To: sca-arts at raven.cc.ukans.edu

Subject: RE: looking for info on woodcuts

 

I have to admit that when I did my blocks, I used linoleum rather than

wood. I was trying to replicate the prints that were often made at or near

pilgrims' shrines, especially in the later part of the Middle Ages. Small

pieces of paper with an imprint of the local saint were sold as souvenirs.

 

-Margritte

 

 

Date: Sat, 22 Apr 2000 12:25:23 -0700

From: "David Dendy" <ddendy at silk.net>

Subject: SC - Drinking Water

 

I have observed the discussion about whether people in the middle ages drank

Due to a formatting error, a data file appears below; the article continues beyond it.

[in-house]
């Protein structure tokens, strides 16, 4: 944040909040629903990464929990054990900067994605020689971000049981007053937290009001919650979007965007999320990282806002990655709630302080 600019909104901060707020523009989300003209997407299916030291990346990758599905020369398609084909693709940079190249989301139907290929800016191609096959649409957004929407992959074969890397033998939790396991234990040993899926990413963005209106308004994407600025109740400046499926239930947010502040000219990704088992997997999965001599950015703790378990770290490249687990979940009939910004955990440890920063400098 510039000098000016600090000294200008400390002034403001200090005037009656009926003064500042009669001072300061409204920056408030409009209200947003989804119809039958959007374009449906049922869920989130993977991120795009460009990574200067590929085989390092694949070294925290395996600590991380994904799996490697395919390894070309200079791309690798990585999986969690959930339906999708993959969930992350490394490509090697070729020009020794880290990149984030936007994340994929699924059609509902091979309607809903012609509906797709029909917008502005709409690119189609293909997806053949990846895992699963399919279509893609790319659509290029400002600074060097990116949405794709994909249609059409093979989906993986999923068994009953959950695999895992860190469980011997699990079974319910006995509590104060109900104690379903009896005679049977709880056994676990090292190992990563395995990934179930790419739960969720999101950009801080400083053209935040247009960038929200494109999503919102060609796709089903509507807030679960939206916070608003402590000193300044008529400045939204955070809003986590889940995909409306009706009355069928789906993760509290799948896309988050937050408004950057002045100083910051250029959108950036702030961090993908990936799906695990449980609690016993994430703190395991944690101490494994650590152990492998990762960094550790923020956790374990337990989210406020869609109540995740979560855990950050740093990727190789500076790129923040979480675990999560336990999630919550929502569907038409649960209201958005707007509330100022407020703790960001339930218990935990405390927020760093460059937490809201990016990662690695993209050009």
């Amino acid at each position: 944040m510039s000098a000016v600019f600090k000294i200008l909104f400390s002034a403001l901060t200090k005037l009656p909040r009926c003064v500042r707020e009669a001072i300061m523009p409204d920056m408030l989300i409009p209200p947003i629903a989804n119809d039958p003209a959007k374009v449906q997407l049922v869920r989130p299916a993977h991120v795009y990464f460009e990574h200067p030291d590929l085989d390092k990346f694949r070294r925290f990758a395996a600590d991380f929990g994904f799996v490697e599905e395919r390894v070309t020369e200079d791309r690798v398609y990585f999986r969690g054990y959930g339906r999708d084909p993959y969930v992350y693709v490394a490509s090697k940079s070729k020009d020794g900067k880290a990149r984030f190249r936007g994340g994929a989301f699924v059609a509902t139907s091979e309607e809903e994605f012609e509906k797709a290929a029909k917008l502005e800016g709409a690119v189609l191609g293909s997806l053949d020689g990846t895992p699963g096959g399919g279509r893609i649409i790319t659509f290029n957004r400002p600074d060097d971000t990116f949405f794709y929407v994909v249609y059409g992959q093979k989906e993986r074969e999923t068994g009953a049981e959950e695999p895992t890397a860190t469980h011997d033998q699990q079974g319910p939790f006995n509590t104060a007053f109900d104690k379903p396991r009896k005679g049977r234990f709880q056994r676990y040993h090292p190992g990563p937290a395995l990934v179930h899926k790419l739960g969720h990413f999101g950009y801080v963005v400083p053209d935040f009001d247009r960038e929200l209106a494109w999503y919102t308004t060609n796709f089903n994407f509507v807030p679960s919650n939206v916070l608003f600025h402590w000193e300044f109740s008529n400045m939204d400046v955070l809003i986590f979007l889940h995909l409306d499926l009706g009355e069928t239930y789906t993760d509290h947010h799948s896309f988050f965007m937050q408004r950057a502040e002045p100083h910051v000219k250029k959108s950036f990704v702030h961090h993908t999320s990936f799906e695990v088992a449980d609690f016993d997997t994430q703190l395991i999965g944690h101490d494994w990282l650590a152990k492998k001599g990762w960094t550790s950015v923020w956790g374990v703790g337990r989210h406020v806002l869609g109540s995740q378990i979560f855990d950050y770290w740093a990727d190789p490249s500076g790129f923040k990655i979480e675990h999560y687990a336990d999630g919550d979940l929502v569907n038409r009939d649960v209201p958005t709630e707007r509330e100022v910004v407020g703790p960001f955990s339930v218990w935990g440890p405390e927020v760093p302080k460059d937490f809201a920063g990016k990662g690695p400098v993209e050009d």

water, but I haven't followed it very closely, as the absurdity of

suggesting otherwise is obvious to anyone who has actually read much in the

documents of the time. However, I had the discussion in mind when I was

re-reading a favourite book, entitited FRIAR FELIX AT LARGE by H.F.M.

Prescott, which is an description of the pilgrimages to Jesusalem in 1480

and 1483 by a German-Swiss friar. This is based on Friar Felix's own lengthy

account of his travels.

 

It is obvious from what Friar Felix has to say that water is the usual drink

of the ordinary people who made up the mass of pilgrims, though the noble

and rich may have drunk mostly wine (thinned with water, however -- the

pilgrim manuals warn west Europeans not to drink the strong wines of Cyprus

straight: "drunk neat it will burn up the entrails, therefore dilute it with

anything up to four quarts of water." [p. 45]). The pilgrim's bottle (which

he carried along with his scrip) normally contained water for drinking.